music  in  every  style  ;  Eequiem  mass  for  4 
male  voices,  and  other  church  music  ;  7 
symphonies  for  orchestra  ;  Many  pieces  for 
pianoforte,  violin,  and  other  instruments. 
He  has  published  also  a  Methode  de  chant, 
and  easy  sonatas  for  the  pianoforte,  and 
violin,  for  beginners,  etc. — Fetis,  SuppU'- 
ment,  ii.  406  ;  Mendel,  Ergiinz.,  385. 

REYER,  LOUIS  fiTIENNE  ERNEST 
(Rey,  called),  bom  at  Marseilles,  Dec.  1, 
1823,  still  living,  1890.  Dramatic  composer, 
and  writer  on  music,  pupU  at  Barsotti's 
music  school  in  Marseilles ;  entered  the 
government  service  in  Algiers  and  did  not 
take  up  music  as  a  profession  until  1848, 
when  he  went  to  Paris,  and  became  a  pupil 


of  Mme  Farrene,  his  aunt.  He  is  deemed, 
by  his  countrymen,  one  of  the  most  prom- 
inent representa- 
tives of  the  modern 
French  romantic 
school.  As  a  writer 
he  has  won  reputation 
as  a  worthy  successor 
of  Berlioz,  whom  he 
replaced  as  librarian 
of  the  Grand  Opera. 
He  is  also  musical  edi- 
tor of  the  Journal  des 
Debats,  where  he  succeeded  d'Ortigue,  who 
followed  Berlioz  in  that  position.  His  prin- 
cipal articles  have  been  published  under 
the  title  "  Notes  de  musique  "  (Paris,  1875). 
Member  of  the  Academy,  1876  ;  Legion  of 
Honour,  1862,  Officer,  1886.  Works— Ope- 
ras :  Maitre  Wolfram,  Theatre  Lyrique, 
1854,  Opera  Comique,  1873  ;  La  statue,  ib., 
1861,  Opera  Comique,  1878  ;  Sacountala, 
ballet,  1858,  EroMrate,  Baden-Baden,  1862, 
Paris,  1871  ;  Sigurd,  Theatre  de  la  Monnaie, 
Bi-ussels,  1884,  Opera,  Paris,  1885  ;  Sa- 
lammbo,  founded  on  Flaubert's  romance, 
Theatre  de  la  Monnaie,  Brussels,  Feb.  1, 
1890.  Vicloire,  cantata,  Paris,  1859 ;  Le 
Selam,  ode-symphony,  1850  ;  L'union  des 
arts,  hymn  ;  Salve  Regiua  ;  Ave  Maria  ;  O 
salutaris,  etc.  —  Fetis  ;  Supplement,  ii.  ? 
Mendel,  Ergiinz.,  313  ;  Riemann. 

RHAPSODIE  D'AU\T:RGNE,  for  piano- 
forte and  orchestra,  in  C,  by  Saiut-Saens,  op. 
73.  The  score,  dedicated  to  Louis  Diemer, 
is  pubUshed  by  Durand,  Schcenewerk  &  Cie 
(Paris). 

RHAPSODIES  HONGROISES  (Hun- 
garian Rhapsodies),  fifteen  works  for  the 
pianoforte  by  Franz  Liszt.  I.  in  E-flat, 
dedicated  to  E.  Zerdaheli  ;  H.  in  C-sharp 
!  minor  and  F-sharp,  dedicated  to  Count  La- 
dislas  Teleki,  also  for  four  hands,  and  an 
easy  edition  for  two  hands  ;  HI.  in  B-flat, 
dedicated  to  Count  Leo  Festetics  ;  IV.  in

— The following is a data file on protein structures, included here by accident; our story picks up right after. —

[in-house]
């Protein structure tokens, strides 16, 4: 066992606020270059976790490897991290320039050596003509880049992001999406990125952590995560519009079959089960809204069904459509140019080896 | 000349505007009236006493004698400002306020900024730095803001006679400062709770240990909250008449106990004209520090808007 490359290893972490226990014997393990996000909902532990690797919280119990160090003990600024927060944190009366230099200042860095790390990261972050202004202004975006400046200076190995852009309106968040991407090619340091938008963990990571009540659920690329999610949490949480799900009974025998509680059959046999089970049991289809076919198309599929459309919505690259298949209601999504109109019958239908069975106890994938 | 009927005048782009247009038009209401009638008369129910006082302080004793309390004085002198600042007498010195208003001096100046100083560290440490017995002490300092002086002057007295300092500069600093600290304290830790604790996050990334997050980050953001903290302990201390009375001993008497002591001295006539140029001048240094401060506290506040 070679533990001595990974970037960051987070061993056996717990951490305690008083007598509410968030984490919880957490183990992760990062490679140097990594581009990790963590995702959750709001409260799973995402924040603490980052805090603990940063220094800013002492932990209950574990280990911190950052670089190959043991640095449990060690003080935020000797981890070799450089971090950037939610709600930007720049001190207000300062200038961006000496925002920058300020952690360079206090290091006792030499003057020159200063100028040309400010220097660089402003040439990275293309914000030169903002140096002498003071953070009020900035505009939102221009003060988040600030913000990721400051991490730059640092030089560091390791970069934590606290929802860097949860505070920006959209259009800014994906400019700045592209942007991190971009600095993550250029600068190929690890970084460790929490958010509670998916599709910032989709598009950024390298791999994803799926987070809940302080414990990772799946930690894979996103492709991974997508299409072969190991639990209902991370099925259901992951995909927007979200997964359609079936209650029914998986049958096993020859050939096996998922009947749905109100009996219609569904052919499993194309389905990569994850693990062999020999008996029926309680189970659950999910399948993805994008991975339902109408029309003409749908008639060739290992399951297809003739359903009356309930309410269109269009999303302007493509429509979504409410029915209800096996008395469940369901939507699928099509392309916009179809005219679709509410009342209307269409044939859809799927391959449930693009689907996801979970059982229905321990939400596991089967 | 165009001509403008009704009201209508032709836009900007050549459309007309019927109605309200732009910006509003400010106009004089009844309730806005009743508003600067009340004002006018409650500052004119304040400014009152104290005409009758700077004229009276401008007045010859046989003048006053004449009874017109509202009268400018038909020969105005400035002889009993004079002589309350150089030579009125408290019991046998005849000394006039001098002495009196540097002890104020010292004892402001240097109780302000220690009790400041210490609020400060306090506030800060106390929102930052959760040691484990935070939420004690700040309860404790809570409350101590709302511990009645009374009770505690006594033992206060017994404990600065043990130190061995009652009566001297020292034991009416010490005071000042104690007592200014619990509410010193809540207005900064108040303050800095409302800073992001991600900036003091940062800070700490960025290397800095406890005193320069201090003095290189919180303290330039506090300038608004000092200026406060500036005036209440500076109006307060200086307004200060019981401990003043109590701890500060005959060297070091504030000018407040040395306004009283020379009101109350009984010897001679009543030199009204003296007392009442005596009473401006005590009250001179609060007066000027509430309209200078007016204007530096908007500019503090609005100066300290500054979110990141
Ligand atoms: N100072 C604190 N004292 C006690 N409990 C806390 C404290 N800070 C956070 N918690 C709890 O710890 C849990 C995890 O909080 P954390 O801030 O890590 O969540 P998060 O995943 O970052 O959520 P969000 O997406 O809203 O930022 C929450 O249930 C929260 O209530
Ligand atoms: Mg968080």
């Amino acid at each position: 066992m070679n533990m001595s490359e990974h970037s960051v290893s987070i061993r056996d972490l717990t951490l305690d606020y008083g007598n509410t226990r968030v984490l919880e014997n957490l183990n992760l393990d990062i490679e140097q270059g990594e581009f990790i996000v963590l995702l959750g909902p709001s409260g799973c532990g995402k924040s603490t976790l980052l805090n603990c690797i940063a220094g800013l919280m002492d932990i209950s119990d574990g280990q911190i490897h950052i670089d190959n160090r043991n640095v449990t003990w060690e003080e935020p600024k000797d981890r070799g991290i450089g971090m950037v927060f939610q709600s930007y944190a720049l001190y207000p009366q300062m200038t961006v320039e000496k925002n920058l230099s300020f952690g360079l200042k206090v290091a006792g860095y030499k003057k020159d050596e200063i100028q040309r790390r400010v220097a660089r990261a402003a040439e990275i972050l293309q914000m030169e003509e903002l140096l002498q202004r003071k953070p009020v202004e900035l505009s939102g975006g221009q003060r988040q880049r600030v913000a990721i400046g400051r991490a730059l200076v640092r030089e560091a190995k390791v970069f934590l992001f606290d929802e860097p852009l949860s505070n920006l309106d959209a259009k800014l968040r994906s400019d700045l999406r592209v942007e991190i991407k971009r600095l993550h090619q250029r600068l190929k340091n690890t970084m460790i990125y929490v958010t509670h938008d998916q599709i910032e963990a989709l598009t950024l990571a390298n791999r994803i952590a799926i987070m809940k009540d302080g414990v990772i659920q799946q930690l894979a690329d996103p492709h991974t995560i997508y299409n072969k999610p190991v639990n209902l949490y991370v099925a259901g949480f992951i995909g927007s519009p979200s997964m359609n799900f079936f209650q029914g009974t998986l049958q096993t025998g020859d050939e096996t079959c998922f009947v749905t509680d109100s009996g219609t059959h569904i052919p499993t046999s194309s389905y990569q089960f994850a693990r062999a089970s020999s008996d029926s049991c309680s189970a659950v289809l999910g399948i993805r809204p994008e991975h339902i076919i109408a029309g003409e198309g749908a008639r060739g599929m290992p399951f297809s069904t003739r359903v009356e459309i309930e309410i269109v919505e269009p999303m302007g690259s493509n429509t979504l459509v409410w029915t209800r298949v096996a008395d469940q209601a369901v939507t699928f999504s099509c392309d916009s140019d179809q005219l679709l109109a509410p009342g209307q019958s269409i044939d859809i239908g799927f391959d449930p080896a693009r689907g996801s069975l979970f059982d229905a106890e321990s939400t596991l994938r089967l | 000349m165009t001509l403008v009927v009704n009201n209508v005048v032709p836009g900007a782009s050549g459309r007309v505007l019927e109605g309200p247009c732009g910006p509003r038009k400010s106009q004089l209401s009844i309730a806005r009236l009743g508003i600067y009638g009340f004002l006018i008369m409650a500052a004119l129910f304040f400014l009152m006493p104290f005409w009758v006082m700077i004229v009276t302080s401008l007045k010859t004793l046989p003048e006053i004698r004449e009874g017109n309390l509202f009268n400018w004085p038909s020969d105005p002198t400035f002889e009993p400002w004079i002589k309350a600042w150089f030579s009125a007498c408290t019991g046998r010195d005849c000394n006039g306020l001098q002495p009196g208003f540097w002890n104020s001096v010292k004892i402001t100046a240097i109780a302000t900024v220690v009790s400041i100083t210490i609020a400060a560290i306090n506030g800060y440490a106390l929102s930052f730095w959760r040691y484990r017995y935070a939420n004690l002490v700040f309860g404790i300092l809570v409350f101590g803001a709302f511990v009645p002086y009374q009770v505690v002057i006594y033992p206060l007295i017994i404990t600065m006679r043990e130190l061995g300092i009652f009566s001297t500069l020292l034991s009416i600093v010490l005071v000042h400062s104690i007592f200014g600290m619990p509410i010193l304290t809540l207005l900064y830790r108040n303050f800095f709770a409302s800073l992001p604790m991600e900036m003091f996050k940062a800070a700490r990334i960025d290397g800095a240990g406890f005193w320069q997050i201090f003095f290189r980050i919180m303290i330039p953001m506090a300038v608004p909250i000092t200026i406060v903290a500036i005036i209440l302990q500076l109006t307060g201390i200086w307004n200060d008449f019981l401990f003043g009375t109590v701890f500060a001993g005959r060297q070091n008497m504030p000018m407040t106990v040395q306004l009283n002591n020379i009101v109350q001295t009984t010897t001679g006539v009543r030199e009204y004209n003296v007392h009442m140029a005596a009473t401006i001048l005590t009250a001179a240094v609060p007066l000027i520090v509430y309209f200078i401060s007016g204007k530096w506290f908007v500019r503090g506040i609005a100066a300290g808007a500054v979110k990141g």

E-flat,  dedicated  to  Count  Casimir  Eszter- 
hiizy  ;  V.  Huroide  elogiaque  in  E  minor, 
dedicated  to  the  Countess  Sidonie  Reviczky ; 


EHAW 


VI.  in  D-flat,  deflicfited  to  Count  Antoine 
d'Appouyi  ;  VII.  in  D  minor,  dedicated  to 
Baron  Fery  Orczy  ;  VIII.  in  F-sharp  minor, 
dedicated  to  M.  A.  d'Augusz  ;  IX.  in  E-flat, 
Le  carnaval  de  Pe.sth,  dedicated  to  H.  W. 
Ernst ;  X.  Preludio  in  E,  dedicated  to 
Egre.s.sy  B6ny ;  XI.  in  A  minor,  dedicated 
to  Baron  Fery  Orczy  ;  XII.  in  C-sLarp  minor, 
dedicated  to  Josef  Joachim  ;  XTTT.  in  A 
minor,  dedicated  to  Count  Leo  Festetics ; 

XIV.  in  F  minor,  dedicated  to  Hans  von 
Billow ;  XV.  in  A  minor,  Rakoczy-Marscli. 
Nos.  I.  and  11.  published  by  B.  Seufif  (Leip- 
sic) ;  No.  n.  arranged  for  orchestra  by  K. 
Miiller-Berghaus  (ib.) ;  Nos.  IE.,  IV.,  V.,  VI., 
and  VII.  published  by  C.  Haslinger  (Vienna), 
and  by  Schlesiuger  (Berlin)  ;  Nos.  VIII.,  IX., 
and  X.  by  Schott  (Mainz) ;  and  Nos.  XL,  XII., 
Xni.,  XIV.,  and  XV.  by  Schlesinger  (Ber- 
lin). Nos.  XI.,  Xn.,  Xin.,  XIV.,  and  XV.  are 
arranged  for  the  pianoforte  for  four  hands 
by  F.  G.  Jansen  (Schlesinger,  Berlin) ;  No. 

XV.  for  eight  hands  by  August  Horn  (ib.)  ; 
and  No.  XH.  for  violin  and  pianoforte  by 
J.  Joachim  (Sehuberth,  Leipsic).  Nos.  II., 
v.,  VI.,  IX.,  XII.,  and  XIV.  were  arranged  for 
full  orchestra  by  Franz  Liszt  and  F.  Dop- 
pler ;  I.  (No.  XIV.),  in  F  minor,  dedicated  to 
Hans  von  Billow  ;  H.  (No.  XII.),  transposed 
to  D  minor,  dedicated  to  J.  Joachim  ;  HI. 
(No.  VI.),  transposed  to  D,  dedicated  to 
Count  Antoine  d'Apponyi ;  IV.  (No.  II.), 
transposed  to  D  minor  and  G,  dedicated  to 
Count  Ladislas  Teleki ;  V.  (No.  V.),  in  E 
minor,  dedicated  to  Sidonie  Eeviczky  ;  and 
VI.  (No.  IX.),  transposed  to  D,  dedicated  to 
H.  W.  Ernst,  Pester  Carnaval.  Published 
by  Sehuberth  (Leipsic).  Arrangement  for 
the  pianoforte  for  four  hands  by  Liszt  (ib.) ; 
for  eight  hands  by  August  Horn. — Neue 
Zeitschr.,  xli.  2G9  ;  Weitzmann,  Geschichte 
des  Clavierspiels,  IGl. 

RHAW  (Rhau),  GEOEG,  born  at  Eisfeld, 
Franconia,  in  1488,  died  in  Wittenberg, 
Aug.  6,  15-48.  Church  composer,  cantor 
until  1520  at  the  Thomasschule  in  Leipsic, 
where  a  mass  for  twelve  voices  and  a  Te 
Deum  of  his  composition  were  executed  on 


the  occasion  of  Luther  and  Eck's  disputa- 
tion. In  1524  he  established  a  printing 
press  at  Wittenberg,  principally  for  bring- 
ing out  the  works  of  Protestant  composers. 
He  also  published  a  theoretical  work,  En- 
chiridion musices  (1518-20). — Futis  ;  Men- 
del ;  Riemann. 

RHEIN,  CHARLES  LAURENT,  born  at 
Toulouse,  Feb.  24,  1798,  died  in  Paris,  Oc- 
tober, 1864.  Pianist,  nej)hew  of  the  flutist 
Friedrich  Rhein  (1771-98)  ;  first  instructed 
by  his  father,  a  pianist  and  oboe  player,